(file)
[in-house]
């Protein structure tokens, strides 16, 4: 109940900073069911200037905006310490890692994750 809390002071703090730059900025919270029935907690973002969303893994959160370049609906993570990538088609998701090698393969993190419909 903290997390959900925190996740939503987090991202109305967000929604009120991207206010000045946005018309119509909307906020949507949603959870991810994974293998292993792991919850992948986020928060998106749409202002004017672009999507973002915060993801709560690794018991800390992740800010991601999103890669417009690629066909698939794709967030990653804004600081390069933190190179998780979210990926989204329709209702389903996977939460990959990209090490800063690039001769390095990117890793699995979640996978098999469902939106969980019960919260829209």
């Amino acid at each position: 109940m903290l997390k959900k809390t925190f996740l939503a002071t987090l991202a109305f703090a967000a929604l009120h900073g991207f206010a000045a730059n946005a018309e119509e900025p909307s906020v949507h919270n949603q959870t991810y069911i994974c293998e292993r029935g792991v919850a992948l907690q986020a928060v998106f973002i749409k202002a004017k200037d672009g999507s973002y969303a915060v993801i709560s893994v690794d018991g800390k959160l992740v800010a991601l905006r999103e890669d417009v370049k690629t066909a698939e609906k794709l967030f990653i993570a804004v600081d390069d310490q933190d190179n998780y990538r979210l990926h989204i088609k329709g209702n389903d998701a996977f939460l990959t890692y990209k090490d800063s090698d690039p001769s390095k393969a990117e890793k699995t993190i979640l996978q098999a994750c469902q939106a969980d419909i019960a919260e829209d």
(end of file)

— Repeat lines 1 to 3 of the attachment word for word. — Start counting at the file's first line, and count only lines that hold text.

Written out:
[in-house]
């Protein structure tokens, strides 16, 4: 109940900073069911200037905006310490890692994750 809390002071703090730059900025919270029935907690973002969303893994959160370049609906993570990538088609998701090698393969993190419909 903290997390959900925190996740939503987090991202109305967000929604009120991207206010000045946005018309119509909307906020949507949603959870991810994974293998292993792991919850992948986020928060998106749409202002004017672009999507973002915060993801709560690794018991800390992740800010991601999103890669417009690629066909698939794709967030990653804004600081390069933190190179998780979210990926989204329709209702389903996977939460990959990209090490800063690039001769390095990117890793699995979640996978098999469902939106969980019960919260829209």
């Amino acid at each position: 109940m903290l997390k959900k809390t925190f996740l939503a002071t987090l991202a109305f703090a967000a929604l009120h900073g991207f206010a000045a730059n946005a018309e119509e900025p909307s906020v949507h919270n949603q959870t991810y069911i994974c293998e292993r029935g792991v919850a992948l907690q986020a928060v998106f973002i749409k202002a004017k200037d672009g999507s973002y969303a915060v993801i709560s893994v690794d018991g800390k959160l992740v800010a991601l905006r999103e890669d417009v370049k690629t066909a698939e609906k794709l967030f990653i993570a804004v600081d390069d310490q933190d190179n998780y990538r979210l990926h989204i088609k329709g209702n389903d998701a996977f939460l990959t890692y990209k090490d800063s090698d690039p001769s390095k393969a990117e890793k699995t993190i979640l996978q098999a994750c469902q939106a969980d419909i019960a919260e829209d």